I’m going to take it as an assumption that in any thorough discussion of fitness, we’re also inevitably going to talk about body image. Lately, when I’m thinking about fitness and body image, I am unsurprisingly (and, perhaps unoriginally) drawn to underwear. I am not the first to write about a connection between underwear advertisement and fitness complexes. There’s even a meme that highlights the absurdity of underwear advertising:
Here, the meme functions as something of a visual critic. Recognizing the gendered disparity in dressing women up as overwrought, overmakeupped angels and men as large grapes allows us to laugh at the ridiculousness of both. Of course, I feel we have to acknowledge the class disparity here, too: there isn’t just a distinction between women’s underwear advertisements and men’s, but between undergarments marketed as luxury items and those sold as a necessary purchase. A men’s Calvin Klein ad, for example, is also a long way from the Fruit of the Loom dudes:
This gentleman is still a long way from being trussed up in an angel costume, but there’s certainly more of an association of the CK brand with physical fitness and with luxury—fancy lighting, airbrushed abs, unexplained pose… And, despite the overwhelming majority of body image issues filtered through women’s media, it might be silly to assume that men go unscathed. The Photoshop work done on the Justin Beiber's body suggests as much.
To be clear, I don’t want to go anywhere near an argument that men’s body images are equally as damaged by underwear advertising as women's are. The Biebs claims that this “before” image isn’t real, negating any argument we might make about the photoshop industry’s effect on his phallus. I don’t care so much whether or not the image is genuine so much as to what degree we invest in the authenticity of underwear images as markers of fitness. Underwear has become somehow integral to body image, despite the fact that it’s hidden. Strangely, there’s this rhetorical move we’re being asked to make in looking at these images, where we imagine the private (underwear) dictating the public perception of our bodies. This is not to suggest that ads for, say, blue jeans, don’t also contribute to body image. Still, it strikes me as strange that photos of other people in their underwear have come to dominate how I see myself in my clothes. Further, they have collapsed the line between lingerie and fitness, as Victoria’s Secret’s obsessive attempts to get me to buy a sports bra attest.
Thinking about Victoria’s Secret lately has led me to consider American Eagle’s campaign @aeriereal. The lingerie and loungewear division of the company, Aerie has recently made a commitment to never photoshop their models.
I like that this girl's belly looks like a belly. A healthy one, with clear abdominal shape, and fit. But not plastic. When Aerie first announced this commitment, the company was met with praise and a few tongue-in-cheek sniffs. “They still use models.” And they do still use conventionally beautiful young women. Still, in the spirit of celebrating small successes, they have made a tiny, half, stumbling baby step toward body diversity.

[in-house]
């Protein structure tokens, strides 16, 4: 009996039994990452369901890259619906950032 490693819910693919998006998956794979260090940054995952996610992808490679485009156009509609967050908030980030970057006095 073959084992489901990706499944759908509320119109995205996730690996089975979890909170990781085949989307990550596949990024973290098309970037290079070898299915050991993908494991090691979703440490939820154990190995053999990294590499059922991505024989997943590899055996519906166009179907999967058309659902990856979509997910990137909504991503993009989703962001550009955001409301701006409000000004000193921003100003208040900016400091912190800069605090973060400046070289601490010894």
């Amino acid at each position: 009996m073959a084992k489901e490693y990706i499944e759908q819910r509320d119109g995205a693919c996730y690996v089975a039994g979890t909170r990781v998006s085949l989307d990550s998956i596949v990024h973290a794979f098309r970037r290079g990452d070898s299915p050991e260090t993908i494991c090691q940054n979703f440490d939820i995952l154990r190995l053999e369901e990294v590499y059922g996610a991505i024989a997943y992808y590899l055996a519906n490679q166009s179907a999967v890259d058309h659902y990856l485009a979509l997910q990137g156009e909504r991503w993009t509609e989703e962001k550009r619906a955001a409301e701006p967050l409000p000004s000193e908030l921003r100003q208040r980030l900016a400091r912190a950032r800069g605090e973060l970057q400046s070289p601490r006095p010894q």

In the months since Aerie began this campaign--which, I should acknowledge, is absolutely an advertising campaign and not an altruistic effort to end body negativity--the company has even shifted their rhetoric away from "sexiness" and toward the "real." The girl in this photo may or may not exercise. She appears healthy, happy. Her smile suggests an openness to the “real her.” It seems that investing in authenticity creates beauty. Leaving aside for the moment that in fact, this (beautiful, white, able-bodied) girl is meant to stand in for body diversity and leave us feminists satisfied, I’m interested in Aerie’s divergence from fitness rhetoric. In fact, instead of presenting us with a stunningly photoshopped model and lauding her as “healthy” or “fit,” Aerie goes for the rhetoric of “naturalness.” In fact, this naturalness is figured as under threat by the ad industry. For example, #aeriereal, the brand’s Twitter feed, features actual Aerie employees featuring t-shirts that read, “Love me. Don’t retouch me."
These images, more than even the ads themselves, emphasize bodies in various states of physical fitness without completing a link between lingerie, designed for sex appeal, and exercise. Sure, this link isn’t all that hard to make; the diet industry runs on mass obsessions with looking good naked. Still, considering that almost all the people who will ever see me (including almost everyone who will ever gauge my fitness levels) will see me fully clothed, I’m finding myself more drawn to the slogan “Love me. Don’t retouch me” than to the actual images of “normal” girls. Framing retouching as an aggressor to healthy bodies and healthy body images makes this photo do some heavy lifting. A visual image itself, it critiques the ad industry’s violence on young female bodies within its own medium. That is, it turns the gaze of the viewer back onto the myriad of tools and labor that goes into the advertisements.
What does this have to do with fitness? Of course, the assumption that body image issues so latent in any female underwear advertising are tied to the fitness complex is a simplistic one. Still, I think it’s worth dwelling on how the fitness industry runs on this strange metric of private/public concern, wherein the intimacy of the naked or barely-clothed body is made public and publicized.